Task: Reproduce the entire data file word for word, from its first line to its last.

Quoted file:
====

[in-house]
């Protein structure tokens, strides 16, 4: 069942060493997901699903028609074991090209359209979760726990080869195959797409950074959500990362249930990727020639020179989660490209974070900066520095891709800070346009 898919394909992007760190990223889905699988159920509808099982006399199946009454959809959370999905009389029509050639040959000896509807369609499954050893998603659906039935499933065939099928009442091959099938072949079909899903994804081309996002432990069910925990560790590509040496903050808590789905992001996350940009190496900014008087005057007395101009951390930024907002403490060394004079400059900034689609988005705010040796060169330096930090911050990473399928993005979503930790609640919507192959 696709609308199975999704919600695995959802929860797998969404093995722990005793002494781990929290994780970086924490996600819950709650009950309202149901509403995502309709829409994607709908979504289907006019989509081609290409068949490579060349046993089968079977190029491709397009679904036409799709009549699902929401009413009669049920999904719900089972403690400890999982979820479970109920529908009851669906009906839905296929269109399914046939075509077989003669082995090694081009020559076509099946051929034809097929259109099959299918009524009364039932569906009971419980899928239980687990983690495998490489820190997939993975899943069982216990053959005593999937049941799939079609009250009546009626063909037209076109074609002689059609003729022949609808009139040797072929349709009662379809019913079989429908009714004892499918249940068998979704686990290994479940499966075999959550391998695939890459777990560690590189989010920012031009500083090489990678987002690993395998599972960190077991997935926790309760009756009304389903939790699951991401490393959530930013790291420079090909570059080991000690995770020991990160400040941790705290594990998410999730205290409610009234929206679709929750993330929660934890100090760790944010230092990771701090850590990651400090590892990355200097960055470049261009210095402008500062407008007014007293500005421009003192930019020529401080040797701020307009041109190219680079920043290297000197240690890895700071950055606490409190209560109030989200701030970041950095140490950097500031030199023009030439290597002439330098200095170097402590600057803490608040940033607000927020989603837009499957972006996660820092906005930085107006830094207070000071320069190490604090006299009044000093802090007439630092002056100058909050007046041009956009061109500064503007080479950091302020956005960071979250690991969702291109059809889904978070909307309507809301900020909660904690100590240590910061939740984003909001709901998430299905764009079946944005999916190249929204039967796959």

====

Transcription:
[in-house]
């Protein structure tokens, strides 16, 4: 069942060493997901699903028609074991090209359209979760726990080869195959797409950074959500990362249930990727020639020179989660490209974070900066520095891709800070346009 898919394909992007760190990223889905699988159920509808099982006399199946009454959809959370999905009389029509050639040959000896509807369609499954050893998603659906039935499933065939099928009442091959099938072949079909899903994804081309996002432990069910925990560790590509040496903050808590789905992001996350940009190496900014008087005057007395101009951390930024907002403490060394004079400059900034689609988005705010040796060169330096930090911050990473399928993005979503930790609640919507192959 696709609308199975999704919600695995959802929860797998969404093995722990005793002494781990929290994780970086924490996600819950709650009950309202149901509403995502309709829409994607709908979504289907006019989509081609290409068949490579060349046993089968079977190029491709397009679904036409799709009549699902929401009413009669049920999904719900089972403690400890999982979820479970109920529908009851669906009906839905296929269109399914046939075509077989003669082995090694081009020559076509099946051929034809097929259109099959299918009524009364039932569906009971419980899928239980687990983690495998490489820190997939993975899943069982216990053959005593999937049941799939079609009250009546009626063909037209076109074609002689059609003729022949609808009139040797072929349709009662379809019913079989429908009714004892499918249940068998979704686990290994479940499966075999959550391998695939890459777990560690590189989010920012031009500083090489990678987002690993395998599972960190077991997935926790309760009756009304389903939790699951991401490393959530930013790291420079090909570059080991000690995770020991990160400040941790705290594990998410999730205290409610009234929206679709929750993330929660934890100090760790944010230092990771701090850590990651400090590892990355200097960055470049261009210095402008500062407008007014007293500005421009003192930019020529401080040797701020307009041109190219680079920043290297000197240690890895700071950055606490409190209560109030989200701030970041950095140490950097500031030199023009030439290597002439330098200095170097402590600057803490608040940033607000927020989603837009499957972006996660820092906005930085107006830094207070000071320069190490604090006299009044000093802090007439630092002056100058909050007046041009956009061109500064503007080479950091302020956005960071979250690991969702291109059809889904978070909307309507809301900020909660904690100590240590910061939740984003909001709901998430299905764009079946944005999916190249929204039967796959």